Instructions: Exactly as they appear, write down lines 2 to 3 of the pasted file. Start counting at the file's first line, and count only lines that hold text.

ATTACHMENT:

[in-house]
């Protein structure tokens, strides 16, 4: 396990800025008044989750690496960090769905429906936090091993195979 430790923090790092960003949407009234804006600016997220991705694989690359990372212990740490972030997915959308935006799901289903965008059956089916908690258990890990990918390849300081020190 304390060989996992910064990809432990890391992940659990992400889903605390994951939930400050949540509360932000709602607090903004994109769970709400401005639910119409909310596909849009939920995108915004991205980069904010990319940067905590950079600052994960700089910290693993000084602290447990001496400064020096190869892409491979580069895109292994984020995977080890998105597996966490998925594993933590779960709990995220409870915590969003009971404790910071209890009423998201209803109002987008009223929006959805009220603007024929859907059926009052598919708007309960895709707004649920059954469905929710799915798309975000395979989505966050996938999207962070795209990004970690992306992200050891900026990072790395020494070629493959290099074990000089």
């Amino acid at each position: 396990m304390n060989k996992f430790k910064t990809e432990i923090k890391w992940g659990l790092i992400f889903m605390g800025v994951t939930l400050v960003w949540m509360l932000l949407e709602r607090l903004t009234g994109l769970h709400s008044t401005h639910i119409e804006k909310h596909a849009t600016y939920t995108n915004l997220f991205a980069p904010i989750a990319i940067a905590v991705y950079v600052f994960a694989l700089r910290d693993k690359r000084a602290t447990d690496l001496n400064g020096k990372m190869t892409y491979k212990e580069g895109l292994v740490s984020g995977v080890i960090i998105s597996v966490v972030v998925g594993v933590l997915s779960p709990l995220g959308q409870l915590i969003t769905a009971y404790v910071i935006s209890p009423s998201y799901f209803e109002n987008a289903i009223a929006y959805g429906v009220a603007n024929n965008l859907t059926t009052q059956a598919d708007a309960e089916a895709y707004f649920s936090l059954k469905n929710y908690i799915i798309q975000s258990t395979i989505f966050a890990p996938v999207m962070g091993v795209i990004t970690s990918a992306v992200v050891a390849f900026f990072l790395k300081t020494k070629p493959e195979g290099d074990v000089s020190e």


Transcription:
């Protein structure tokens, strides 16, 4: 396990800025008044989750690496960090769905429906936090091993195979 430790923090790092960003949407009234804006600016997220991705694989690359990372212990740490972030997915959308935006799901289903965008059956089916908690258990890990990918390849300081020190 304390060989996992910064990809432990890391992940659990992400889903605390994951939930400050949540509360932000709602607090903004994109769970709400401005639910119409909310596909849009939920995108915004991205980069904010990319940067905590950079600052994960700089910290693993000084602290447990001496400064020096190869892409491979580069895109292994984020995977080890998105597996966490998925594993933590779960709990995220409870915590969003009971404790910071209890009423998201209803109002987008009223929006959805009220603007024929859907059926009052598919708007309960895709707004649920059954469905929710799915798309975000395979989505966050996938999207962070795209990004970690992306992200050891900026990072790395020494070629493959290099074990000089």
């Amino acid at each position: 396990m304390n060989k996992f430790k910064t990809e432990i923090k890391w992940g659990l790092i992400f889903m605390g800025v994951t939930l400050v960003w949540m509360l932000l949407e709602r607090l903004t009234g994109l769970h709400s008044t401005h639910i119409e804006k909310h596909a849009t600016y939920t995108n915004l997220f991205a980069p904010i989750a990319i940067a905590v991705y950079v600052f994960a694989l700089r910290d693993k690359r000084a602290t447990d690496l001496n400064g020096k990372m190869t892409y491979k212990e580069g895109l292994v740490s984020g995977v080890i960090i998105s597996v966490v972030v998925g594993v933590l997915s779960p709990l995220g959308q409870l915590i969003t769905a009971y404790v910071i935006s209890p009423s998201y799901f209803e109002n987008a289903i009223a929006y959805g429906v009220a603007n024929n965008l859907t059926t009052q059956a598919d708007a309960e089916a895709y707004f649920s936090l059954k469905n929710y908690i799915i798309q975000s258990t395979i989505f966050a890990p996938v999207m962070g091993v795209i990004t970690s990918a992306v992200v050891a390849f900026f990072l790395k300081t020494k070629p493959e195979g290099d074990v000089s020190e």